The functional state of the mitochondrial respiratory chain was assessed according to the following parameters (Figure 9): a) V4 — the rate of oxygen consumption by the mitochondria at high content of substrates 5 mM glutamate and 5 mM malate (substrates of complex I) in the incubation medium; b) V3 — oxidative phosphorylation rate in V4 conditions supplemented with 5 mM adenosine diphosphate (ADP). The intensity of complex II of the respiratory chain was assessed after complex I inhibition by 0.5 μM rotenone and complex II stimulation with 10 mM sodium succinate.

A typical example of recordings the oxygen consumption rate by brain mitochondria. Respiratory chain components were added sequentially to the incubation medium containing mitochondrial suspension: (1) oxygen consumption rate in the presence of a high concentration of complex I substrates: 5 mM glutamate and 5 mM malate (electron transfer from NADH hydrogen atoms to respiratory chain enzymes); (2) stimulation of the oxidative phosphorylation of the mitochondrial respiratory chain by 5 mM ADP (the oxidation process of reduced NADH equivalents by the respiratory chain enzymes followed by the ATP synthesis); (3) inhibition of the complex I work with 0.5 μM rotenone solution (electron transfer blockade in complex I from the iron-sulphur cluster to the oxidized ubichinon); (4) succinate-dependent pathway of substrate oxidation (application of complex II substrate (succinate)).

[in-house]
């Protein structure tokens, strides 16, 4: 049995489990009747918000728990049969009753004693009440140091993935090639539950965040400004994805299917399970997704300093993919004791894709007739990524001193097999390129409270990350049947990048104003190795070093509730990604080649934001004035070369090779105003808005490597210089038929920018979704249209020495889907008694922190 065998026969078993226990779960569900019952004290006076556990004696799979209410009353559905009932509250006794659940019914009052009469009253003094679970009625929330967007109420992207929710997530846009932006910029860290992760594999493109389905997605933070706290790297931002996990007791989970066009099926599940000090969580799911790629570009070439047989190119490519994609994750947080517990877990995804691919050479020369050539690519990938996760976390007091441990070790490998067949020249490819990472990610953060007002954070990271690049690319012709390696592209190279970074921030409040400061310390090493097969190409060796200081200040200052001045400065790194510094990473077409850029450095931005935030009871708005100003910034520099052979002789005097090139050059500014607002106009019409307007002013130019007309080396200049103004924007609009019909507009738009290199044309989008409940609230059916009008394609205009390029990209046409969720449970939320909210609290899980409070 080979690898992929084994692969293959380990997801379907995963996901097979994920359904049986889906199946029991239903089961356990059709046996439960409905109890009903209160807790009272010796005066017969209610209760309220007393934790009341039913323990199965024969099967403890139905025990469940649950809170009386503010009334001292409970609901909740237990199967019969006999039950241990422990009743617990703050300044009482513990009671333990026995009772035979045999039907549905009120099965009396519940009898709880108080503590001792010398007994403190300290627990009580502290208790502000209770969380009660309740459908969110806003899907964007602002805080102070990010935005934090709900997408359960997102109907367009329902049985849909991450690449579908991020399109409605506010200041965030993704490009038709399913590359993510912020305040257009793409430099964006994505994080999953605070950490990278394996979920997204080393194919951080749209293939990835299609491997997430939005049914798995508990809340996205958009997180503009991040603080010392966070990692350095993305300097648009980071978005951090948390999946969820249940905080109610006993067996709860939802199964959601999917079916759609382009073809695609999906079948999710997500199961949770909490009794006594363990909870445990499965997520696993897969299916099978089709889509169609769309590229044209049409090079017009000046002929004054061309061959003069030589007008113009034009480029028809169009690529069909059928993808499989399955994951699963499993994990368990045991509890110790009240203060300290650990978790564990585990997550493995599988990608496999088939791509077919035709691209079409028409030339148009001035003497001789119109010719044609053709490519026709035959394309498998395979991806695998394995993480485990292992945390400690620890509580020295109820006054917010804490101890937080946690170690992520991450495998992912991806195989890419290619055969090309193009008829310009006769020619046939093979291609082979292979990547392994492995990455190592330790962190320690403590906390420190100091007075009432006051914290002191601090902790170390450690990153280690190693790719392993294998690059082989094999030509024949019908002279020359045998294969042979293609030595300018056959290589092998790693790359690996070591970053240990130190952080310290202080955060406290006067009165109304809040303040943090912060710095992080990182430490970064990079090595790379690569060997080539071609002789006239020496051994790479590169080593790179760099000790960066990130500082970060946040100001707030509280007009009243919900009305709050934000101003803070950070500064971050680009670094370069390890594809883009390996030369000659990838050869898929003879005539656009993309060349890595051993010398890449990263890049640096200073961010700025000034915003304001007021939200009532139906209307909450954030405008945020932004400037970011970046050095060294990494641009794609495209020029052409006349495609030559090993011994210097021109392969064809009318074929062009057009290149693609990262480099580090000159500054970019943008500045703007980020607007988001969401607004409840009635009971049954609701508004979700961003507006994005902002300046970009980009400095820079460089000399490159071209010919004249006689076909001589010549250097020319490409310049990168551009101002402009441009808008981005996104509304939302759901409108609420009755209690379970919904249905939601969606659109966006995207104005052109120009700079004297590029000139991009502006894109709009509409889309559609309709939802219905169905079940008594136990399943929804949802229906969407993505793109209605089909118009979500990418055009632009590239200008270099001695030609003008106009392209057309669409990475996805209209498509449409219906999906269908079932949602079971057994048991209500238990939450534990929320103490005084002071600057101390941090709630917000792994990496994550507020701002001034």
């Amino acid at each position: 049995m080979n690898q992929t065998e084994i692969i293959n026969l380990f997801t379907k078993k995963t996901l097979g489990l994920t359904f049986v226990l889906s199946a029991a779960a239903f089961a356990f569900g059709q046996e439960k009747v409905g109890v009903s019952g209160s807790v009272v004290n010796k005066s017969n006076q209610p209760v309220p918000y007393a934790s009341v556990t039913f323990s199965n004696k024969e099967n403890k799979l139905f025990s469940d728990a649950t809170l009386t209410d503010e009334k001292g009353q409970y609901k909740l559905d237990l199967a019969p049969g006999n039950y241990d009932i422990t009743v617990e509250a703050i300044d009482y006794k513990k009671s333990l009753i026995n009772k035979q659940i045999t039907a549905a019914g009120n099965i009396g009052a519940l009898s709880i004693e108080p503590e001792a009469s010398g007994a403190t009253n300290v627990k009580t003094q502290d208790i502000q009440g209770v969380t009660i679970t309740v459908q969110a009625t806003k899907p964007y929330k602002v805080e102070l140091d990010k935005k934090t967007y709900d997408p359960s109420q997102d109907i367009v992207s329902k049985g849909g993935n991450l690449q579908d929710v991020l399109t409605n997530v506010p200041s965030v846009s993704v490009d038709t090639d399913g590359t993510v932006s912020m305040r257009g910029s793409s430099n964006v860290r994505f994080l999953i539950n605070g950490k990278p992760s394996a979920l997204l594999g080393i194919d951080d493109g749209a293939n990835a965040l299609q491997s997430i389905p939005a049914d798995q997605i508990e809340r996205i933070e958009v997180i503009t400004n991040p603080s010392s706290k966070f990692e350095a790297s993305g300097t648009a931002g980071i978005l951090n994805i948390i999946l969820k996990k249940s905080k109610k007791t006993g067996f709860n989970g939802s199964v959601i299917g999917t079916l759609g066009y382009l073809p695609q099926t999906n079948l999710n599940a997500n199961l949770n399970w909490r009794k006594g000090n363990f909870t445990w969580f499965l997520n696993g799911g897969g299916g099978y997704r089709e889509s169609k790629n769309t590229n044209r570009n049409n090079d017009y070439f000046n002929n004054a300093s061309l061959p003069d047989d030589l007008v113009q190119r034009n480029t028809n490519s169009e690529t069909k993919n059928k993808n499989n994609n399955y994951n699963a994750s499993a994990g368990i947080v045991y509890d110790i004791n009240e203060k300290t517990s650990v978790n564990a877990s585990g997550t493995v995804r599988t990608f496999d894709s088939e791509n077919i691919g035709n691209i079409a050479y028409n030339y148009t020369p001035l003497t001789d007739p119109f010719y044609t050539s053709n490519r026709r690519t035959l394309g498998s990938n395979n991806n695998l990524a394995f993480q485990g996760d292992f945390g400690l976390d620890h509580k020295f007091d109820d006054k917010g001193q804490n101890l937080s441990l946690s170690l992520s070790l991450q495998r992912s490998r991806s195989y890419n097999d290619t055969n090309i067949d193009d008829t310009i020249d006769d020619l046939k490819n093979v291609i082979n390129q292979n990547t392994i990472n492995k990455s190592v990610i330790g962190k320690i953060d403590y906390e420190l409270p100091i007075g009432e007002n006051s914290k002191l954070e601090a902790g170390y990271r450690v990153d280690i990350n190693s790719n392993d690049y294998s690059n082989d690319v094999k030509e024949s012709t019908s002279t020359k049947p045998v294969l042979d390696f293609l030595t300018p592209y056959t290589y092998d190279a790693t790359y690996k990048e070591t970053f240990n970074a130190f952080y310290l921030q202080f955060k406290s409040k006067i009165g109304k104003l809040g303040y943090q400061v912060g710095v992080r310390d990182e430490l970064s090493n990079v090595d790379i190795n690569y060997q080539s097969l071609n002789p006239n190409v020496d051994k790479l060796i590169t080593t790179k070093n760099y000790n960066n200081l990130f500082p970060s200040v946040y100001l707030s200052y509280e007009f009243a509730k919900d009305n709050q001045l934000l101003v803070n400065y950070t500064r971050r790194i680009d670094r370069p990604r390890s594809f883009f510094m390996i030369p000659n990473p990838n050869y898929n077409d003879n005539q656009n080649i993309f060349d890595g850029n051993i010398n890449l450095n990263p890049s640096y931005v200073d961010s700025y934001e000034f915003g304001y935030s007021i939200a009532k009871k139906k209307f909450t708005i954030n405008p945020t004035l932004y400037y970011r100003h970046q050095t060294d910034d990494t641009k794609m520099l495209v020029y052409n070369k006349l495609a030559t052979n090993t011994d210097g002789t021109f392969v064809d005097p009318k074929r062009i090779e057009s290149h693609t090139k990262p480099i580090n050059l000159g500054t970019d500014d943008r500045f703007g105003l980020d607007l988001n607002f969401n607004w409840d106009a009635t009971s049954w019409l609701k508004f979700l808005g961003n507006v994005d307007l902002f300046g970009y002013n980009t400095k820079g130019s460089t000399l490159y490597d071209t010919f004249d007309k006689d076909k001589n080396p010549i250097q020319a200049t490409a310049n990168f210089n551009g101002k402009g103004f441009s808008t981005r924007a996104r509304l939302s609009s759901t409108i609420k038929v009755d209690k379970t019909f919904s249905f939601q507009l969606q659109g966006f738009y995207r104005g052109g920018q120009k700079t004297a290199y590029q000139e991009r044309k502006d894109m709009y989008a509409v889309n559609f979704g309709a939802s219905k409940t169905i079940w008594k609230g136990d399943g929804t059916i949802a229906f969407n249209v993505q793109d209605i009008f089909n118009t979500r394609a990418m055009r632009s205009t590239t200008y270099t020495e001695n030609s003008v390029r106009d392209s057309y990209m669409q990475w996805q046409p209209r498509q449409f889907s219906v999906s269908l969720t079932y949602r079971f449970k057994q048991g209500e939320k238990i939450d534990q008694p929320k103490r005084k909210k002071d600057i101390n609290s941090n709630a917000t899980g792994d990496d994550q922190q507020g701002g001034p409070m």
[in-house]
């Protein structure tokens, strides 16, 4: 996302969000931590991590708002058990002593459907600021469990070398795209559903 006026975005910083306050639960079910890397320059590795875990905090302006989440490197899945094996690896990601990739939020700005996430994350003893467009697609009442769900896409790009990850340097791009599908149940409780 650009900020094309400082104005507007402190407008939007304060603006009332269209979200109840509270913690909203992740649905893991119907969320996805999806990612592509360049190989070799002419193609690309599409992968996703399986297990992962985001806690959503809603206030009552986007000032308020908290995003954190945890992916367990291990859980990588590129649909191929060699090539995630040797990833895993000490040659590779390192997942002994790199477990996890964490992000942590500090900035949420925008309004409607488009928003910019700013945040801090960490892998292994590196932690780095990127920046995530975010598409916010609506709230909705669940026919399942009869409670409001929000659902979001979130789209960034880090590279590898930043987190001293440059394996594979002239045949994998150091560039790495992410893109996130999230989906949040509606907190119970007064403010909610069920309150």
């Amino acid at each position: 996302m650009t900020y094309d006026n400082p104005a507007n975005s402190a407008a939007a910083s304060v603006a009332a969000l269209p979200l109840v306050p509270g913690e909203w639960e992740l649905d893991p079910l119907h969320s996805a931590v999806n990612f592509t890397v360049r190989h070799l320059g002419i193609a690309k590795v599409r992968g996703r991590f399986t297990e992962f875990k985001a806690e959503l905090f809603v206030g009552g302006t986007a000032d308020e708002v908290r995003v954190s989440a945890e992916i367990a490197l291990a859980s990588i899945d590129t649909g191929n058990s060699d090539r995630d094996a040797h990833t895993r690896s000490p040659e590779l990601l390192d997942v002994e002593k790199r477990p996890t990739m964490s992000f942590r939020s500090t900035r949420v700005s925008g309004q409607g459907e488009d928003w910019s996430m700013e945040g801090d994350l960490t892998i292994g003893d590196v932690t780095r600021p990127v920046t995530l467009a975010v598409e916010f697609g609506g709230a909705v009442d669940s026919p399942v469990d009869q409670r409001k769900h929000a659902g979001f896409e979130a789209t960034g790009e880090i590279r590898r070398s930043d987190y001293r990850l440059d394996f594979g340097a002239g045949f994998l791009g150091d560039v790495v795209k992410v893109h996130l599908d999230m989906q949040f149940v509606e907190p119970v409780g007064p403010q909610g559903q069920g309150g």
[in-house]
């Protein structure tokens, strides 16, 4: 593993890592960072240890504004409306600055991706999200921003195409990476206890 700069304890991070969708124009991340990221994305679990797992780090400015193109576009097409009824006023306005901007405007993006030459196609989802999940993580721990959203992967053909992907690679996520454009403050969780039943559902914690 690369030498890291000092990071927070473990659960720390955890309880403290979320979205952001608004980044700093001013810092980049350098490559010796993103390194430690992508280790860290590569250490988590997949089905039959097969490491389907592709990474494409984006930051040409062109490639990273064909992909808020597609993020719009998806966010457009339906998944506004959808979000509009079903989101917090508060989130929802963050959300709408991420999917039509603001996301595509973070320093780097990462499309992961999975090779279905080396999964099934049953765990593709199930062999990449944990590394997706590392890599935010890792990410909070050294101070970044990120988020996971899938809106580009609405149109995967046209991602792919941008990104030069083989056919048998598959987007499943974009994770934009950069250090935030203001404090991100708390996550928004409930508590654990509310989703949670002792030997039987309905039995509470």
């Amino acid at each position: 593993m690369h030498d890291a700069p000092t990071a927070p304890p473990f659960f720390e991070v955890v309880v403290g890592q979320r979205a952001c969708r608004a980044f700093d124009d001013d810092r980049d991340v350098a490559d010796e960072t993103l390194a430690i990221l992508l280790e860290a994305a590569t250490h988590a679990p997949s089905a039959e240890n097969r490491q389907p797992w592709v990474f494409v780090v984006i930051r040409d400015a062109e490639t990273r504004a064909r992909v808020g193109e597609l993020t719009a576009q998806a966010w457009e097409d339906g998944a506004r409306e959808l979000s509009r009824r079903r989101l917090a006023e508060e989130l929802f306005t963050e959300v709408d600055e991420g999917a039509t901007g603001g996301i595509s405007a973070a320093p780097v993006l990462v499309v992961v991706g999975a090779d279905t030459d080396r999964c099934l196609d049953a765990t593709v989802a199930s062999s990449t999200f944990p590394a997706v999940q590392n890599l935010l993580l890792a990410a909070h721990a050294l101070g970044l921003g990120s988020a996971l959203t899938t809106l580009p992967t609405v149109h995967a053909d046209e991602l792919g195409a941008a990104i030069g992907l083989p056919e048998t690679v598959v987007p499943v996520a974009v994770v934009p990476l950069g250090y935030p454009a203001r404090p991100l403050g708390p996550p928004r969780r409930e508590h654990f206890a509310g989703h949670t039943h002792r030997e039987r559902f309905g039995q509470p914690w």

Figure 9. A typical example of recordings the oxygen consumption rate by brain mitochondria. Respiratory chain components were added sequentially to the incubation medium containing mitochondrial suspension: (1) oxygen consumption rate in the presence of a high concentration of complex I substrates: 5 mM glutamate and 5 mM malate (electron transfer from NADH hydrogen atoms to respiratory chain enzymes); (2) stimulation of the oxidative phosphorylation of the mitochondrial respiratory chain by 5 mM ADP (the oxidation process of reduced NADH equivalents by the respiratory chain enzymes followed by the ATP synthesis); (3) inhibition of the complex I work with 0.5 μM rotenone solution (electron transfer blockade in complex I from the iron-sulphur cluster to the oxidized ubichinon); (4) succinate-dependent pathway of substrate oxidation (application of complex II substrate (succinate)).

RNA extraction and RT-qPCR